As Al Baker reported in The New York Times, New York City recently changed the way it answers the question of "who guards the guardians?" in regards to police misconduct.
In a previous post, Paul Romer wrote that small stakes with high probabilities of punishment can better influence crime rates than large stakes with low probabilities of occuring. In that post, he argued that “...holding P [the the probability that someone who commits a crime will be caught and punished] x C [the cost C of the punishment suffered by someone who is caught] constant, crime is more effectively deterred when lower stakes, in the sense of a smaller value for C, are combined with the higher probability P of being caught.” The juvenile justice system may be learning that sometimes lowering C can reduce crime even without a corresponding increase in P.
A recent article in the New York Times discusses new efforts in schools around Fort Lauderdale, FL, to move away from the zero tolerance (high C) response to crimes committed by students. Previously, these students would be punished using harsh measures such as suspensions, expulsions, and formals arrests tied to their permanent records. Time out of school, however, often means more time on the streets or in troubled homes, which might actually increase the probability that the problem behavior continues or gets worse. Now, many schools are "choosing to keep law-breaking students in school, away from trouble on the streets, and offering them counseling and other assistance aimed at changing behavior.” The lower punishments "do not apply to students who commit felonies or pose a danger.” Students who commit relatively minor crimes may be sent to counseling, community service, or in-school programs to address their behavior. "Repeat offenders get several chances to change their behavior before more punitive measures kick in.”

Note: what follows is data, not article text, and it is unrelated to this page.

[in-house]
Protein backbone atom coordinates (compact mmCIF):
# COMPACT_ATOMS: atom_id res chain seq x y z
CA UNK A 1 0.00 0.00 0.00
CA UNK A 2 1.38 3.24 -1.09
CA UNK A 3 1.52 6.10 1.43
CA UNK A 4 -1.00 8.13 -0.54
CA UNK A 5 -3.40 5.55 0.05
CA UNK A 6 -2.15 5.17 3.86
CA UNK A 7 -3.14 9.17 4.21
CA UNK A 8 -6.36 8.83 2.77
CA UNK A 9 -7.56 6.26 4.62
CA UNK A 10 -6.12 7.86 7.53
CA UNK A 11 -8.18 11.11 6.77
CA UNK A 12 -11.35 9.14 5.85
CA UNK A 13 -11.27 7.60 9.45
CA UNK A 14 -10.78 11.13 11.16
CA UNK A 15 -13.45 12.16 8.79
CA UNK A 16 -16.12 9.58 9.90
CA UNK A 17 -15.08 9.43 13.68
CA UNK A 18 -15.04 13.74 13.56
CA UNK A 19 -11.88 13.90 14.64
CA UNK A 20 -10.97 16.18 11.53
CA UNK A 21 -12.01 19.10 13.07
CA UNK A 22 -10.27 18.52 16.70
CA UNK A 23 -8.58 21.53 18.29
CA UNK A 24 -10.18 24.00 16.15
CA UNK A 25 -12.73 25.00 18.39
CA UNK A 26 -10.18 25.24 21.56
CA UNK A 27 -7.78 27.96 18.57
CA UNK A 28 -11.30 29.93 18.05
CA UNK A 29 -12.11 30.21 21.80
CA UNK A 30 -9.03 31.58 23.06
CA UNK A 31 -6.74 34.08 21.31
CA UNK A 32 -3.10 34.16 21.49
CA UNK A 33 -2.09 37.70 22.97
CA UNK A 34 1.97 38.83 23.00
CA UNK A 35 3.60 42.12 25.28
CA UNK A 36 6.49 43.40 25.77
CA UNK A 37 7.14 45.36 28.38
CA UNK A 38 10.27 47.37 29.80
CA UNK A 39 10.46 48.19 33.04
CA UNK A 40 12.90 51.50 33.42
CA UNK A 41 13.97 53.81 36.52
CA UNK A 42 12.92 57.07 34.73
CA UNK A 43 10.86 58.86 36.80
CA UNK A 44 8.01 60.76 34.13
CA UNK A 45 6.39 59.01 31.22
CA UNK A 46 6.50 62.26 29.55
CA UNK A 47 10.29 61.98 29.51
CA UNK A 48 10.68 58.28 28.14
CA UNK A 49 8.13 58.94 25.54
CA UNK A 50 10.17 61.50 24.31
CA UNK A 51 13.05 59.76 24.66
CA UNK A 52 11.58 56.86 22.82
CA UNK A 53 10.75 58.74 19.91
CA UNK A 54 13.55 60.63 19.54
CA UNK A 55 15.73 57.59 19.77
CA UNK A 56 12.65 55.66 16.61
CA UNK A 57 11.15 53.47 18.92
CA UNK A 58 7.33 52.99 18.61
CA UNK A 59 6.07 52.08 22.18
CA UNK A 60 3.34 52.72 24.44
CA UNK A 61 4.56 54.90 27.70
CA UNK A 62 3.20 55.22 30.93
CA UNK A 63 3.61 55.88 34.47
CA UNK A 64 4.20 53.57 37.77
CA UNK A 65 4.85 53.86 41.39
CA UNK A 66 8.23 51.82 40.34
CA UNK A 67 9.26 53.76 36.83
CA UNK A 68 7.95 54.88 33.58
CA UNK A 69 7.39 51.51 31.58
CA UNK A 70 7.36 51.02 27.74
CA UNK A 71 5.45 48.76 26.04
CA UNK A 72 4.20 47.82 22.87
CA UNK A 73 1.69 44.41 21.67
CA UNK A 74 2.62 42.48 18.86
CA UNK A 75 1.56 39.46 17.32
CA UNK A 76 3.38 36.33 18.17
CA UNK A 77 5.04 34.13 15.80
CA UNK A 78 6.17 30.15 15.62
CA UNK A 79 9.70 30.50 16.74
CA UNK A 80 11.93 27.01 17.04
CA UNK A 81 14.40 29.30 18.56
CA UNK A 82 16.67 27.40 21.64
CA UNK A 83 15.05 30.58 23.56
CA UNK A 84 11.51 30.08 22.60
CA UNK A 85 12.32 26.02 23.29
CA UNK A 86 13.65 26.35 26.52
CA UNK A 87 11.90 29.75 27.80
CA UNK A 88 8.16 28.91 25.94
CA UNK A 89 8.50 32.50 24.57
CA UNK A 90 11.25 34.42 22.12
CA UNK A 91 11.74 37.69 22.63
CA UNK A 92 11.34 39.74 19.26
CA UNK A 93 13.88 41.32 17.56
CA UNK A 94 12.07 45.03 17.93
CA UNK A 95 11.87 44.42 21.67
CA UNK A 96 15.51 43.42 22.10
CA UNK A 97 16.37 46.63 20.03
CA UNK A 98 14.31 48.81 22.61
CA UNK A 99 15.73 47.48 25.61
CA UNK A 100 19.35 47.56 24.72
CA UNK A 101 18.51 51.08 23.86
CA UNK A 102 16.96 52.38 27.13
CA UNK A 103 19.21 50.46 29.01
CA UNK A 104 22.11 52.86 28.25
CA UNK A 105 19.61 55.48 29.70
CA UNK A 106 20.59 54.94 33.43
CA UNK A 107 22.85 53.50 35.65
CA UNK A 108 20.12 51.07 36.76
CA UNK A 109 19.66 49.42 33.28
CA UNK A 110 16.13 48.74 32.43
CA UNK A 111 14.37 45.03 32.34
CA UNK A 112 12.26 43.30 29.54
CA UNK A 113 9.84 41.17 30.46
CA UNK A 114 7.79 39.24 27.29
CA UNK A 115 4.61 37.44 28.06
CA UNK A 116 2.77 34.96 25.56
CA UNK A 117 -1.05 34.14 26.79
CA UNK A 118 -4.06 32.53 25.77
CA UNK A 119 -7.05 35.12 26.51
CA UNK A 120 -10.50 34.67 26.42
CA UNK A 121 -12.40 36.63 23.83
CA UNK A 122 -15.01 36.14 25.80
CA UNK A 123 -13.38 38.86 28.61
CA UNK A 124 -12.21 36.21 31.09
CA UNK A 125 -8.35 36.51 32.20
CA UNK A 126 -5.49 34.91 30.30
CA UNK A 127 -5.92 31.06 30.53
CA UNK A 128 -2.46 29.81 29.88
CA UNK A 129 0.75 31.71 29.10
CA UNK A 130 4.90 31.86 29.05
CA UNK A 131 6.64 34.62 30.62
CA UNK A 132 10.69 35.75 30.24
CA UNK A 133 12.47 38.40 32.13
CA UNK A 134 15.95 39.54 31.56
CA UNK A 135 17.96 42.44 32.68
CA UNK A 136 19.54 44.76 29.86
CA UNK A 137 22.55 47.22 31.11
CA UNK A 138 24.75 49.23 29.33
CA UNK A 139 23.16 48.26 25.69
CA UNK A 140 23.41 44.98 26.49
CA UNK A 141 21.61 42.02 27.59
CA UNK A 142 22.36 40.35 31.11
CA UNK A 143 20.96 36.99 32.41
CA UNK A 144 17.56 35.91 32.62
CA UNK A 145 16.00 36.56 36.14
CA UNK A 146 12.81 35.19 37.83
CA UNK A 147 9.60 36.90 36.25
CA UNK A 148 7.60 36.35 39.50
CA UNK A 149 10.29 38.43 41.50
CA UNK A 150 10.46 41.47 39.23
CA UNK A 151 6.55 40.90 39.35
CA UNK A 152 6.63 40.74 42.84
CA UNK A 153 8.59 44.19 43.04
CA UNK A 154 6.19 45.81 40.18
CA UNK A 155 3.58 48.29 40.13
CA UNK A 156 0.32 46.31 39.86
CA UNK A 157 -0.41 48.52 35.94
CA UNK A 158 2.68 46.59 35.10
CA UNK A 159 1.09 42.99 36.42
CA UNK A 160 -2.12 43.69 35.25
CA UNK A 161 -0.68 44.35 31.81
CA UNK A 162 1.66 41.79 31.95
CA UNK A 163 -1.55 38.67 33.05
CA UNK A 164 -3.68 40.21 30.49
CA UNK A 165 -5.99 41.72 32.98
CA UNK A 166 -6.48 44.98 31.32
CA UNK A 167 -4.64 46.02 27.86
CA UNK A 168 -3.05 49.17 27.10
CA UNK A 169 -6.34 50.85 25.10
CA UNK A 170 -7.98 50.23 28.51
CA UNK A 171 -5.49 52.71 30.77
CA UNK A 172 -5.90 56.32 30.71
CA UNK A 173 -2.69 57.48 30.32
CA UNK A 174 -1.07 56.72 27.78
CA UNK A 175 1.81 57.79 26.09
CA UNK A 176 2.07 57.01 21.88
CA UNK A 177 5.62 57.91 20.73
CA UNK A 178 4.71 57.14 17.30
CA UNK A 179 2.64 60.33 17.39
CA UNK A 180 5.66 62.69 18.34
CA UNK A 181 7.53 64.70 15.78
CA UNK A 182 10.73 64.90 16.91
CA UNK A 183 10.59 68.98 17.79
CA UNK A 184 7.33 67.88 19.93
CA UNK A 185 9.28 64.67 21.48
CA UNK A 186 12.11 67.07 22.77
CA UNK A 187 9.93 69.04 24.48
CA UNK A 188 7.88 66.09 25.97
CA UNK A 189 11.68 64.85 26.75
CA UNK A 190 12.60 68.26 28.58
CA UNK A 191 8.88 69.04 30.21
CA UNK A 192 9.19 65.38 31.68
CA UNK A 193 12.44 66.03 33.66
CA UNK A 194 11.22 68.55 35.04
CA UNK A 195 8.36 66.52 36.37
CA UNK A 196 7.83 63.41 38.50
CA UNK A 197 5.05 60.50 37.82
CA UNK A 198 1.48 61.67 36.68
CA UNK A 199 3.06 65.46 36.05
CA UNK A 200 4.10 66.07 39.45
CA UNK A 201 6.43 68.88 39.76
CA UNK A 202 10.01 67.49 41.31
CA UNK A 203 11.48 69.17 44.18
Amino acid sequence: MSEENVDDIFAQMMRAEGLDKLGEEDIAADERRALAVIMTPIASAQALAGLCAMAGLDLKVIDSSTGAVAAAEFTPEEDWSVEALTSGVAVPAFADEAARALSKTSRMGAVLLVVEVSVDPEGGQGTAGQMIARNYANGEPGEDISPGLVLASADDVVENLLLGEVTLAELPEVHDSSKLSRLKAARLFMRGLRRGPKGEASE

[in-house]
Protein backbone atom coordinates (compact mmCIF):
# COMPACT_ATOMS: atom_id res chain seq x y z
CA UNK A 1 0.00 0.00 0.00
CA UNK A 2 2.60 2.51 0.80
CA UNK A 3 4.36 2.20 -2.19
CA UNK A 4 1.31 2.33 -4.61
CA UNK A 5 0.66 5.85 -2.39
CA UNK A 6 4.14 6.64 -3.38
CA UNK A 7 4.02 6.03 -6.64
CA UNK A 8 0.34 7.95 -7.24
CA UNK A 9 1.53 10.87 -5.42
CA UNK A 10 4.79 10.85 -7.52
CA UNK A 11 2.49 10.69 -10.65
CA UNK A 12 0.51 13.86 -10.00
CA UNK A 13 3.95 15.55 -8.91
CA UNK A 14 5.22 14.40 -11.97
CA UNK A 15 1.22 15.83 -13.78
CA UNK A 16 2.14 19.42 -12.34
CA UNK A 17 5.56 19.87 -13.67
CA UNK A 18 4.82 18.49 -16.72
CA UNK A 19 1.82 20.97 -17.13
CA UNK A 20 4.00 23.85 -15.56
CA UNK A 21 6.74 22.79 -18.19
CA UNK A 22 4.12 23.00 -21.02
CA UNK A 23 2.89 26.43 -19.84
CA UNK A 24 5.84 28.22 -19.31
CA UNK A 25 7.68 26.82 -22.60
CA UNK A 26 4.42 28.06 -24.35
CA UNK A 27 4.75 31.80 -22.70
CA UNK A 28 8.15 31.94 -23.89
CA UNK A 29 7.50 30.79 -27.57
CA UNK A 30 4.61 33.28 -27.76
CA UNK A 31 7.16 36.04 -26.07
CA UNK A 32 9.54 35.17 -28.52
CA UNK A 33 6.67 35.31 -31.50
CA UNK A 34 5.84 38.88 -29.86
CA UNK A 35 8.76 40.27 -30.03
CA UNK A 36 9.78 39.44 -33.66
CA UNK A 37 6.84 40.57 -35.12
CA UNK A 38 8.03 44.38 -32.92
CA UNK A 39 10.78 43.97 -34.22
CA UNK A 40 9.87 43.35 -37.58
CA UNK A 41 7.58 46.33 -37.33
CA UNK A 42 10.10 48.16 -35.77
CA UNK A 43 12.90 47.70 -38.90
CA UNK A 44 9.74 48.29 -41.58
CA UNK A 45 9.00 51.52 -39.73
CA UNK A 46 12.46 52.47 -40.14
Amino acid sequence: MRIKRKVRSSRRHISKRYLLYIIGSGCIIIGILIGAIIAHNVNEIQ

That the low stakes include “punishments” directed toward changing behavior may be especially important for juveniles during their formative years. However, simply having a mechanism for punishing juveniles that does not hinder heir development and potential is also critical. Young people, and humans in general, are famously loath to learn from the mistakes of their peers and elders. Small stakes can allow young people to better understand the risks of their behavior and the probability that they will be caught and punished. Less severe punishments, or even counseling and remedial programming, will not correct the behavior of all juveniles who commit crimes. However, some, having found and tested the line, may retreat safely inside its borders.
Tile image courtesy of Lai Ryanne.